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Friedman v. United States Secret Service

United States District Court, District of Columbia

October 19, 2017

DONALD FRIEDMAN, Plaintiff,
v.
UNITED STATES SECRET SERVICE, Defendant.

          MEMORANDUM OPINION [DKTS. ## 96, 106]

          RICHARD J. LEON UNITED STATES DISTRICT JUDGE.

         This matter is before the Court on Defendant's Second Renewed Motion for Summary Judgment [Dkt. # 96]. For the reasons discussed below, the motion is GRANTED IN PART and DENIED IN PART without prejudice.

         BACKGROUND

         Plaintiff brought this action under the Freedom of Information Act ("FOIA"). See 5 U.S.C. § 552. In his September 1, 2006 FOIA request to the United States Secret Service ("Secret Service"), a component of the United States Department of Homeland Security ("DHS"), plaintiff sought the following information:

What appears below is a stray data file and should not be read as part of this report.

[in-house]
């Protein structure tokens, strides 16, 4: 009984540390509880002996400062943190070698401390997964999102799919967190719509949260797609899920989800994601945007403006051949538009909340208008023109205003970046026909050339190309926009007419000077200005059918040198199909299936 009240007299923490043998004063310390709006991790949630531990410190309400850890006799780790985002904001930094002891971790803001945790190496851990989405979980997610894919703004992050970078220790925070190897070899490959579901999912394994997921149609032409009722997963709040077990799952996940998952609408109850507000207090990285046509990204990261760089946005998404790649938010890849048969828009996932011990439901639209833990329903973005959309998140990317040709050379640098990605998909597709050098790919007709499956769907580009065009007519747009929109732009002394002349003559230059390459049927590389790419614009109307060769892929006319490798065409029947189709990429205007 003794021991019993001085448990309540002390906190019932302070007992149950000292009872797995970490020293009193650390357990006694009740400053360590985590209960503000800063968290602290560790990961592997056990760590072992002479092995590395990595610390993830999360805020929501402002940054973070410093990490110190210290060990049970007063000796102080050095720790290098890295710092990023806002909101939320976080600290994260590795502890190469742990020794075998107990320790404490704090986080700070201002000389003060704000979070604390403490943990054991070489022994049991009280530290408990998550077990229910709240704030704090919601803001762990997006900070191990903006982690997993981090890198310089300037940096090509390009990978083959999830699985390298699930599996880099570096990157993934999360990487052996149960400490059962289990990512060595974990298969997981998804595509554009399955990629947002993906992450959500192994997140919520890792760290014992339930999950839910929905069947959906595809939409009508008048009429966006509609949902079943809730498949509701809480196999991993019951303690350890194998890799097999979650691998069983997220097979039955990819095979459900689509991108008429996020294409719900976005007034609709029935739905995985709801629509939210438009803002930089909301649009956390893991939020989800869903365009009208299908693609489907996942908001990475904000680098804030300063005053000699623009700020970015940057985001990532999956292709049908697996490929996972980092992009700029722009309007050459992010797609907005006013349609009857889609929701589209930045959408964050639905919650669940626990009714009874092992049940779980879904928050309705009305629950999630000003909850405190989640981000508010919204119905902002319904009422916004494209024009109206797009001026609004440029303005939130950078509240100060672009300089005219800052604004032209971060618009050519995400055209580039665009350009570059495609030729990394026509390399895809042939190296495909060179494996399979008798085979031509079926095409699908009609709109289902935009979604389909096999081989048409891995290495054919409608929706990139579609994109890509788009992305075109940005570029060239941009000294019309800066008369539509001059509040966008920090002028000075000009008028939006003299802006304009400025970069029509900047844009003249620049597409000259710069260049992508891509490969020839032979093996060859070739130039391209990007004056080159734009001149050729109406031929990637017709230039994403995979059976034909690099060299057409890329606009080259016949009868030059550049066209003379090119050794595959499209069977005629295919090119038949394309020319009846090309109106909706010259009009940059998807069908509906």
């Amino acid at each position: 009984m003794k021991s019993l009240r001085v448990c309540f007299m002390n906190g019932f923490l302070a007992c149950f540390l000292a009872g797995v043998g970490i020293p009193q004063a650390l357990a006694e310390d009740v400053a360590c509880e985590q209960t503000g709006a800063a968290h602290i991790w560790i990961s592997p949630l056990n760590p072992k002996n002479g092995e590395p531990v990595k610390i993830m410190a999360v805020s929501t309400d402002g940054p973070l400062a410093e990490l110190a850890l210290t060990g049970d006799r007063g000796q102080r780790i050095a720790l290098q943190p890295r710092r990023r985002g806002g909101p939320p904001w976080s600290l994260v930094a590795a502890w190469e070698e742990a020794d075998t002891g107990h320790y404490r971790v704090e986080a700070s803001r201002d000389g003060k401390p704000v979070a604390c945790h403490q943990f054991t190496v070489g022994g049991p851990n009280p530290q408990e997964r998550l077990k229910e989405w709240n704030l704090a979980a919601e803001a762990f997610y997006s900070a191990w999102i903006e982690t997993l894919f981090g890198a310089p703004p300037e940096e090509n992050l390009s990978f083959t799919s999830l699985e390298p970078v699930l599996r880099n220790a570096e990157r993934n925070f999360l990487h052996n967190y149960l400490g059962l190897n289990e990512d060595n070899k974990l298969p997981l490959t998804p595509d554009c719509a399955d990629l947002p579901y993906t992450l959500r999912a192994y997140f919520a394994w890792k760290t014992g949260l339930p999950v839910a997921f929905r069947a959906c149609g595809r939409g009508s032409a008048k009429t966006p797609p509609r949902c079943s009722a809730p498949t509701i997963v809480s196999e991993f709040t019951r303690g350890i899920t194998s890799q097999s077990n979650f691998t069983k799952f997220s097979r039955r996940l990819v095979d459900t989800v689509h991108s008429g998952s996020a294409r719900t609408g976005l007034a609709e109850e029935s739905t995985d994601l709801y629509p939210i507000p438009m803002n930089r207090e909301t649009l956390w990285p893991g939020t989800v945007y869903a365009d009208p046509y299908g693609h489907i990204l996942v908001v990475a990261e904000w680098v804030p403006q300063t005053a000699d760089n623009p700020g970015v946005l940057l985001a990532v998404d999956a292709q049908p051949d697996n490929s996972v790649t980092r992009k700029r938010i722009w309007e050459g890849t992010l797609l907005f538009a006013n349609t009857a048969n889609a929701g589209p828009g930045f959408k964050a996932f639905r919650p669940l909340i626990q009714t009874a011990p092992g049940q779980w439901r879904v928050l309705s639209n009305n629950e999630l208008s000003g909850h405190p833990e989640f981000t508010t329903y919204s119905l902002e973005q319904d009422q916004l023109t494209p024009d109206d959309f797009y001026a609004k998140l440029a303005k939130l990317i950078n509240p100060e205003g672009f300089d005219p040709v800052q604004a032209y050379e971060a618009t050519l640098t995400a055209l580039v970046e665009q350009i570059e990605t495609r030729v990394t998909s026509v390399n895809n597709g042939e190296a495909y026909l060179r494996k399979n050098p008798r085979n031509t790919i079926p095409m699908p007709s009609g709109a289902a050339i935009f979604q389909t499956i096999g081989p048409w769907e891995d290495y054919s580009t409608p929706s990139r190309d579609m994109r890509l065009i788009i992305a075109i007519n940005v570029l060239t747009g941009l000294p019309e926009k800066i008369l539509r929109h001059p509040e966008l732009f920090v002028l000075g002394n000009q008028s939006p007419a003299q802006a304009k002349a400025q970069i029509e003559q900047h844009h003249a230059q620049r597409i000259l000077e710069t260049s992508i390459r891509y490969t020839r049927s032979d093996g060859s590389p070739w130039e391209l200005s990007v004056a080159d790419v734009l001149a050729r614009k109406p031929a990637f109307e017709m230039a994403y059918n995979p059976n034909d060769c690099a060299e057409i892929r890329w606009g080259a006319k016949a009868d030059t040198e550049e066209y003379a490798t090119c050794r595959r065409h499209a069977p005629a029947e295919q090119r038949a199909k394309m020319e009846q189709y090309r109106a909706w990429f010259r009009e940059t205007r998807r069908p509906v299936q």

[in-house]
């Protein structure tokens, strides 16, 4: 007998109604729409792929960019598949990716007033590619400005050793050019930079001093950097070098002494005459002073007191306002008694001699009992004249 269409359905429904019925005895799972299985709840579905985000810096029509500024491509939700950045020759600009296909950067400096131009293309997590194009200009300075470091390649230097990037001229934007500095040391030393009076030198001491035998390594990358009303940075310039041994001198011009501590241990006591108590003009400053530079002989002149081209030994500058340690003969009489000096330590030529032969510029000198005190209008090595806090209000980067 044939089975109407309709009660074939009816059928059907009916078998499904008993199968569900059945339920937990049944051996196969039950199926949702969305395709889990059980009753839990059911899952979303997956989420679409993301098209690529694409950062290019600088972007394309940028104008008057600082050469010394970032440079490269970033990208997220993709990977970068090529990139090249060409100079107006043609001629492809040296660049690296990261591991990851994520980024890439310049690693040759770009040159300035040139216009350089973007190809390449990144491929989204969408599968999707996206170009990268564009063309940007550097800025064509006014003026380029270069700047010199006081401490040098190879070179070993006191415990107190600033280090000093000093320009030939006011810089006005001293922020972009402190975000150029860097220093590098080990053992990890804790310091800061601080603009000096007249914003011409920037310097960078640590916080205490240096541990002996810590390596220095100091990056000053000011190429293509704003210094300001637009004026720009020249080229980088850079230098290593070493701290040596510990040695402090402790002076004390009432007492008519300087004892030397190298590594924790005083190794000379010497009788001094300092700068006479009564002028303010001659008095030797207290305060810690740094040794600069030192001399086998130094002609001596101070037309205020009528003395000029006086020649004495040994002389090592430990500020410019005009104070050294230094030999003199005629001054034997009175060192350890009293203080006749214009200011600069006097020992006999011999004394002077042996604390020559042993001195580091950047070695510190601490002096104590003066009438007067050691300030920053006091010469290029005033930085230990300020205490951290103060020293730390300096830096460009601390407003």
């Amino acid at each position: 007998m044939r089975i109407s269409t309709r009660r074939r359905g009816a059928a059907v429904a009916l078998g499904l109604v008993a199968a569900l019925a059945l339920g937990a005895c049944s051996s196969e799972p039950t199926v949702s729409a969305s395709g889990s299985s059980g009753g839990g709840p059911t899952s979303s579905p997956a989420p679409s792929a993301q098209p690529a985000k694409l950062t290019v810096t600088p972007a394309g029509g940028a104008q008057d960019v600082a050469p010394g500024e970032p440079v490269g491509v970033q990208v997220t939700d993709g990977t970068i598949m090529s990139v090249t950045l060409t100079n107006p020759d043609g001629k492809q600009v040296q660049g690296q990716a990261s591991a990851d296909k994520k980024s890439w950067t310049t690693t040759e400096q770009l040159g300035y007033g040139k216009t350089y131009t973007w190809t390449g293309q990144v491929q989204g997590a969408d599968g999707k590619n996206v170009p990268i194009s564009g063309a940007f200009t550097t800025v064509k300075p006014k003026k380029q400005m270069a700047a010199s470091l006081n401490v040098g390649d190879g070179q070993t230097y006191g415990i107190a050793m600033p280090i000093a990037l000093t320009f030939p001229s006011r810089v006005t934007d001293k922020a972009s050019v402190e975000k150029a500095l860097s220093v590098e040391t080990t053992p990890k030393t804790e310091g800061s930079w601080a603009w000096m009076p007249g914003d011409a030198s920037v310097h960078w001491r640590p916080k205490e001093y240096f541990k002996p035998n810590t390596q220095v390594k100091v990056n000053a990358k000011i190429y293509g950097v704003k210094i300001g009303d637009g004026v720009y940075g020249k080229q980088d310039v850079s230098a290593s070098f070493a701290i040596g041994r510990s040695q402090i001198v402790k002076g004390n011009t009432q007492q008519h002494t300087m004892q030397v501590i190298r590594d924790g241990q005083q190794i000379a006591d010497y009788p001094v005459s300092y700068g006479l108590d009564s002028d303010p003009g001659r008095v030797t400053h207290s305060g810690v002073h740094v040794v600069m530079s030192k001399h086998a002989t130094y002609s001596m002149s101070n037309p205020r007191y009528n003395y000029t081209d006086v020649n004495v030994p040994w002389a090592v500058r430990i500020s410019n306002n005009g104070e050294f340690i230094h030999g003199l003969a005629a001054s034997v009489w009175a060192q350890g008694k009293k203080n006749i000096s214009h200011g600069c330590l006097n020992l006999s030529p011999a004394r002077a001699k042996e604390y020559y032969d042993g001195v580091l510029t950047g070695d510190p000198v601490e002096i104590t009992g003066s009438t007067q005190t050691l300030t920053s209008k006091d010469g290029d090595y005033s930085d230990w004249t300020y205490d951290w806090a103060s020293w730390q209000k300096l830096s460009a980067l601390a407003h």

[A]ny and all files, records, documents, information, photos, research materials (incl. results), and purchasing and any other contract-related information related to or referring to any U.S. Secret Service development of, acquisition of, installation of, deployment of, testing of, research related to, and/or investigation or evaluation of the capabilities, properties, and/or effects of any:
1) directed energy weapons or systems (incl. any and all parts or componants [sic] thereof); and/or
2) directed energy devices or systems (incl. any and all parts or componants [sic] thereof); and/or